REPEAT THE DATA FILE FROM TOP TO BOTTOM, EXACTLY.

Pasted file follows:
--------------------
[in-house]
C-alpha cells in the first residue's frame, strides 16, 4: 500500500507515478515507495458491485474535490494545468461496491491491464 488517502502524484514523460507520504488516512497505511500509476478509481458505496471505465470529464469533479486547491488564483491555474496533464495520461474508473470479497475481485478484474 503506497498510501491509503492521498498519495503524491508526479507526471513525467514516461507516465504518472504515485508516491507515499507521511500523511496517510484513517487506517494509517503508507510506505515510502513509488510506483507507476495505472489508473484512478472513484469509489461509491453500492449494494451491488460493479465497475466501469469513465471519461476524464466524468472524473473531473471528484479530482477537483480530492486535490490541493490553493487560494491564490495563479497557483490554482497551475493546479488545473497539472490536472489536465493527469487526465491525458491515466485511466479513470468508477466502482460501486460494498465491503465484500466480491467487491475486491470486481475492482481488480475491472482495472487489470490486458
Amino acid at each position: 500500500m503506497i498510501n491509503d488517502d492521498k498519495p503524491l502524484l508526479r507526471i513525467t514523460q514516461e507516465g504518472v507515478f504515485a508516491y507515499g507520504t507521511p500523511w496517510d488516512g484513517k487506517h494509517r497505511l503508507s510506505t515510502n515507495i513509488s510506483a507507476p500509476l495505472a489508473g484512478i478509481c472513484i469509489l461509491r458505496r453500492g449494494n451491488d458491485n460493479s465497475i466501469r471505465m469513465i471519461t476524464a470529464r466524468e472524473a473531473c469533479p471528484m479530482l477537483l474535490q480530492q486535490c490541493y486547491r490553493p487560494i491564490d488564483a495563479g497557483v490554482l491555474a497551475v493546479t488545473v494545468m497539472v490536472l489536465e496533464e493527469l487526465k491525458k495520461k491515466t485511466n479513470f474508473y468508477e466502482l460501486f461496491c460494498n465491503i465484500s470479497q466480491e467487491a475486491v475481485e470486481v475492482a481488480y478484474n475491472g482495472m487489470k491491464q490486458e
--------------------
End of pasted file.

[in-house]
C-alpha cells in the first residue's frame, strides 16, 4: 500500500507515478515507495458491485474535490494545468461496491491491464 488517502502524484514523460507520504488516512497505511500509476478509481458505496471505465470529464469533479486547491488564483491555474496533464495520461474508473470479497475481485478484474 503506497498510501491509503492521498498519495503524491508526479507526471513525467514516461507516465504518472504515485508516491507515499507521511500523511496517510484513517487506517494509517503508507510506505515510502513509488510506483507507476495505472489508473484512478472513484469509489461509491453500492449494494451491488460493479465497475466501469469513465471519461476524464466524468472524473473531473471528484479530482477537483480530492486535490490541493490553493487560494491564490495563479497557483490554482497551475493546479488545473497539472490536472489536465493527469487526465491525458491515466485511466479513470468508477466502482460501486460494498465491503465484500466480491467487491475486491470486481475492482481488480475491472482495472487489470490486458
Amino acid at each position: 500500500m503506497i498510501n491509503d488517502d492521498k498519495p503524491l502524484l508526479r507526471i513525467t514523460q514516461e507516465g504518472v507515478f504515485a508516491y507515499g507520504t507521511p500523511w496517510d488516512g484513517k487506517h494509517r497505511l503508507s510506505t515510502n515507495i513509488s510506483a507507476p500509476l495505472a489508473g484512478i478509481c472513484i469509489l461509491r458505496r453500492g449494494n451491488d458491485n460493479s465497475i466501469r471505465m469513465i471519461t476524464a470529464r466524468e472524473a473531473c469533479p471528484m479530482l477537483l474535490q480530492q486535490c490541493y486547491r490553493p487560494i491564490d488564483a495563479g497557483v490554482l491555474a497551475v493546479t488545473v494545468m497539472v490536472l489536465e496533464e493527469l487526465k491525458k495520461k491515466t485511466n479513470f474508473y468508477e466502482l460501486f461496491c460494498n465491503i465484500s470479497q466480491e467487491a475486491v475481485e470486481v475492482a481488480y478484474n475491472g482495472m487489470k491491464q490486458e